Depression and Menopause

Midlife is considered a time of increased risk for depression in women, and statistics say that twice as many woman are affected by depression than men. This can be related to a personal or family history of depression, but menopause is considered to be a period when women can become depressed and studies have shown this to be the case. Menopause is a gradual decline in estrogen levels that can be associated with the onset of depression.

Numerous symptoms of general menopause overlap with symptoms of depression such as:

  • change in appetite
  • decreased interest or pleasure in activities
  • lost sex drive
  • change in sleep patterns
  • thoughts of suicide
  • loss of energy or fatigue
  • concentration difficulties
  • irritability
  • anxiety

Because they think these problems are a natural part of aging, it is common for women to not speak out about their symptoms. Depression should never be ignored as a normal consequence of the aging process.

Untreated depression can turn into more severe depression and physical complications such as an increased risk or heart attacks. Studies have revealed that depression can also lead to loss of bone mineral density meaning that there is an increase risk or fractured bones. Again this can be misdiagnosed as lowered FSH levels in menopause.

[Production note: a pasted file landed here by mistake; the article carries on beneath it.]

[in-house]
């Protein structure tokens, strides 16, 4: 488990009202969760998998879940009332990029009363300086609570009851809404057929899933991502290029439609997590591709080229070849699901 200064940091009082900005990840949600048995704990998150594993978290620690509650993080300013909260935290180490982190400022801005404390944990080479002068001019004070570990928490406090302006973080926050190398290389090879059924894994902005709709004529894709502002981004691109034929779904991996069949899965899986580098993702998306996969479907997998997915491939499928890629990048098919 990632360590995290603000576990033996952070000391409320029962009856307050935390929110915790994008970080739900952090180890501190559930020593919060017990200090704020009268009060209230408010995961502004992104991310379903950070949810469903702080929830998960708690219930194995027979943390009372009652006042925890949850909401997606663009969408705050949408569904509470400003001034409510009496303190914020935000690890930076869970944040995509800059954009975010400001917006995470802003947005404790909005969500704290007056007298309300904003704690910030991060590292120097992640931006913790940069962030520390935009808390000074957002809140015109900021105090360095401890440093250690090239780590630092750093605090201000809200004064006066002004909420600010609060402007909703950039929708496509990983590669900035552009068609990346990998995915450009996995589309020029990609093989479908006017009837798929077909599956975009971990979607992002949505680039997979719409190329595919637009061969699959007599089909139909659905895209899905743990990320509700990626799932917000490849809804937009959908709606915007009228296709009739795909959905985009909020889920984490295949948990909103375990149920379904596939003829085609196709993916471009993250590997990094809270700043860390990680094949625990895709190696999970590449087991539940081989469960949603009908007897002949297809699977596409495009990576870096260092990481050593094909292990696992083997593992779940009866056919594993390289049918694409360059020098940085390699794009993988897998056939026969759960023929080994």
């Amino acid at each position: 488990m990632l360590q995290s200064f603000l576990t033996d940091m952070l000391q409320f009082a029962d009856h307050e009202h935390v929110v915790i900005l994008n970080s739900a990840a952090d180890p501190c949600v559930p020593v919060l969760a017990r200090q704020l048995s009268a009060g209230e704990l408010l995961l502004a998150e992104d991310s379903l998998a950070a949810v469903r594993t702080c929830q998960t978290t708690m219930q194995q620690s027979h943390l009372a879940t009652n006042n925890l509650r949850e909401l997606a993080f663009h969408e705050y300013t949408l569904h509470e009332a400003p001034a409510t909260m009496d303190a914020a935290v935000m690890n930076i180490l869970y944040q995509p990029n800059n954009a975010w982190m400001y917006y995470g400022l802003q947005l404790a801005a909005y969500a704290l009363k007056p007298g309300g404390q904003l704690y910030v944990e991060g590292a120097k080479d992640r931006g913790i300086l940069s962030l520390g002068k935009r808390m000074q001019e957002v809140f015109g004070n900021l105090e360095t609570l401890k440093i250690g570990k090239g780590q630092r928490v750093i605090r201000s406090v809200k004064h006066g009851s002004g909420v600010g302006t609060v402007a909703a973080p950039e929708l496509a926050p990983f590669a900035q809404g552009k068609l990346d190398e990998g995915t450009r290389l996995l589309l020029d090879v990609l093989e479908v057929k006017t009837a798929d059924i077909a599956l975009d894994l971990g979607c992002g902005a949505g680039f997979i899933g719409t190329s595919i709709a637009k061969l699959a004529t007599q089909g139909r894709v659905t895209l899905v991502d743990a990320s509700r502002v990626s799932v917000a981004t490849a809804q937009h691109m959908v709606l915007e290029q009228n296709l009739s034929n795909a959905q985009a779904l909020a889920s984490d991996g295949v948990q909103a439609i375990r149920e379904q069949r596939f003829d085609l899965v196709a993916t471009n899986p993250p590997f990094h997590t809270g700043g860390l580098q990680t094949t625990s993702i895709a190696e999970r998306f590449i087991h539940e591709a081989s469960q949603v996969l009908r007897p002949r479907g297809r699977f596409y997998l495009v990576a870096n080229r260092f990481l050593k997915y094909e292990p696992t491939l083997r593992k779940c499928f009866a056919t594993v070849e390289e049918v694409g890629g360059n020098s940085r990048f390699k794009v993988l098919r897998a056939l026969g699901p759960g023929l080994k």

Knowing that depression is treatable is very positive for one suffering from it as part of the hopelessness is believing that depression is incurable. Thinking this way is a symptom of depression although it too will improve with treatment. Many treatment options for depression are available.

There are many effective, antidepressant medications available and these are an essential part of treatment for women who are moderately to severely depressed.

It is thought that oestrogen helps with depression in the early stages of menopause. Even though hormone replacement therapy appears to be a possible useful antidepressant, it has not yet been well established so other methods should be explored first.

Request a physical examination from your doctor so as to rule out any physical illness that may be causing you to be depressed. You are more likely to develop such physical illness as you get older. Also, it should be remembered that certain medications can mimic depression so all medication should be reviewed with your doctor.

Another form of treatment is of course, therapy with a trained psychologist, psychiatrist or other trained professional on a short or long term basis. This form of treatment can be effective for depression.